agile

Articles

End-of-Release Branching Strategies

This two-part article explores branching strategies—development tactics that allow teams to work concurrently on different features and maintain the relationship between them. In part one, Steve Berczuk explains what branches are, common types of them, and the tradeoffs between branching styles.

Steve Berczuk's picture Steve Berczuk
The Beauty of Agile in the Cloud

As compared to other development methods, agile is clear, straightforward, and rewarding for all of those who are involved in the process. Most of you know this already—that’s why you’re here! Clearly, a successful transition to agile requires a strong organizational commitment and a number of management and development changes. With that in mind, the white-hot movement to this trend over the past year continues to amaze me. In striking parallel, the industry has seen this same sort of resonance around the trend to the “cloud”—secure anywhere access by distributed teams to a centralized set of services and compute resources that span the complete lifecycle of the development and deployment process.

Bill  Portelli's picture Bill Portelli
A Community of Practice Retrospective

In this article, Jennitta Andrea explains how a community of practice retrospective differs from a project retrospective. She also explores the motivation for a community to perform this type of retrospective.

Jennitta Andrea's picture Jennitta Andrea
Using Lean-Agile to Provide the Real Value of ALM

If Agile is going to make a difference to an organization, it must accomplish two things. First, it must assist us in being driven by business needs—not the development organization. Second, it must help us with the entire value stream—not merely part of it. Lean-agile practices presents us with an opportunity to reunite the business and software development organizations so our Application Lifecycle Management (ALM) can focus on value, not merely delivered software.

Alan Shalloway's picture Alan Shalloway
Building Team Trust, Front to Back

Trust is more than a feeling. In a project, it is something that can be grown from careful planning and development of good requirements. Ellen Gottesdiener describes three types of trust which can be built from good requirements and team management.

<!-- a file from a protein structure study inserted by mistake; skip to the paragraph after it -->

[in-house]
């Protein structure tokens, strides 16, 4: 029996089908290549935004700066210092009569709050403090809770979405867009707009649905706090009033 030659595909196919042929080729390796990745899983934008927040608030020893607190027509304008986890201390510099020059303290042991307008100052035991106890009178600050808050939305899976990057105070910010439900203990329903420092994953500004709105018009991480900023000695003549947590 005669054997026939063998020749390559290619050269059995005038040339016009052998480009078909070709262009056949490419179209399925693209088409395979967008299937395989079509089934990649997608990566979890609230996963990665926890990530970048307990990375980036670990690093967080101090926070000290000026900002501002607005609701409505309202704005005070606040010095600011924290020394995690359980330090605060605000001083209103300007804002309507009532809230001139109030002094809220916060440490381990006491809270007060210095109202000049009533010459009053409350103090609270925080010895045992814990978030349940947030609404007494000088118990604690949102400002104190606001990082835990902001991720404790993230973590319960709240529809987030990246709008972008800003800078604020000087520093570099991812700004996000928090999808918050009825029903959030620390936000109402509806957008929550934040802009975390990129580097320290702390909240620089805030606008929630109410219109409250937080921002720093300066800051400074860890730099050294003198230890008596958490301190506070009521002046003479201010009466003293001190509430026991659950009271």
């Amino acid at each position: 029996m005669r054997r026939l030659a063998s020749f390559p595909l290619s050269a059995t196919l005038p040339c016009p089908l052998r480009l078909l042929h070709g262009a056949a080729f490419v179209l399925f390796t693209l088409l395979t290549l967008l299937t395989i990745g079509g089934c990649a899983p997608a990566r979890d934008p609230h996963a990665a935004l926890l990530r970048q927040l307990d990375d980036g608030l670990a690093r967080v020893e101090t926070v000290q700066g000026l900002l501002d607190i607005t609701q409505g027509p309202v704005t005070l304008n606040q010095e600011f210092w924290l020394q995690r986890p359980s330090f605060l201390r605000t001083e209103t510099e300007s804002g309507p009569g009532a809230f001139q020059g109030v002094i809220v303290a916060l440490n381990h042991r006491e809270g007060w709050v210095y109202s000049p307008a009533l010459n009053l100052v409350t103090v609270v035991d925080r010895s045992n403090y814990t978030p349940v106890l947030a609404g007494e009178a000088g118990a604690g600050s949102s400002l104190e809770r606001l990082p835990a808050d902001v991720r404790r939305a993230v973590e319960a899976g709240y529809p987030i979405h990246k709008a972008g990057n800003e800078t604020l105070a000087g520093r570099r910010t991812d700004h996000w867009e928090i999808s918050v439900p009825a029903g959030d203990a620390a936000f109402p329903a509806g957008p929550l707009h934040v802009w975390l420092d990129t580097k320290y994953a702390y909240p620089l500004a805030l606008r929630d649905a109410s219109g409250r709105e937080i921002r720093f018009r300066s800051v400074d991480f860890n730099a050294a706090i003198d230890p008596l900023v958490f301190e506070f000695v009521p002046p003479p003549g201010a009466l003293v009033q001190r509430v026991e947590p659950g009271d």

Ellen ellensqe's picture Ellen ellensqe
Acceptance Test-Driven Development: Not as Optional as You Think

The components of software processes work together in important and sometimes unrecognized ways. The removal of one of those components will affect the others. In this article, which originally appeared in the August 2010 issue of the Iterations eNewsletter, Jennitta Andrea takes a look at the value of acceptance test-driven development and the costs of making it an optional practice.

Jennitta Andrea's picture Jennitta Andrea
Agile Coach Performance Management: Measure Yourself as a Coach, Not as a Manager

The desire to control comes through loud and clear in the way most people’s worth is measured by their company’s performance management process. When it comes to performance review time, these controlling phrases crop up anew. Many successful agile coaches have been dismayed to learn that, despite the amazing results their teams produced and despite the new clarity and purpose that pervades the workplace, measuring their contributions still includes phrases such as “Herd the cats.”

Lyssa Adkins's picture Lyssa Adkins
An Overview of Lean-Agile Methods

Life used to be simpler. In the early 2000s, if you wanted to go "agile," XP was the route of choice. And then Scrum became popular. And it was not too long before organizations began to hit the limits of these approaches due to their focus on teams. And then it became apparent that lean principles could be applied to software and Lean Software Development and later Kanban were added to the mix. Now, you have a great many choices: Not just about which method to use, but where to start, whether to go top-down or bottom-up, and what should be the scope of your effort.

Alan Shalloway's picture Alan Shalloway
The Agile Tipping Point

Nirav P Assar uses Malcom Gladwell's best selling book , The Tipping Point to discuss what's necessary to fully, and successfully implement agile, in order to take advantage of all that it can bring to a software development team.

Nirav Assar's picture Nirav Assar
Agile ALM—Opposites Attract

Agile and ALM are two terms that you don’t often see side by side. To most developers, agile means team interaction, customer collaboration, dynamism, and responsiveness to change. In contrast, ALM seems to imply the opposite of agile, with echoes of rigid procedures, inflexibility, and top-down process control. But are the agile and ALM approaches as contradictory as they first appear to be?

Mike Shepard's picture Mike Shepard

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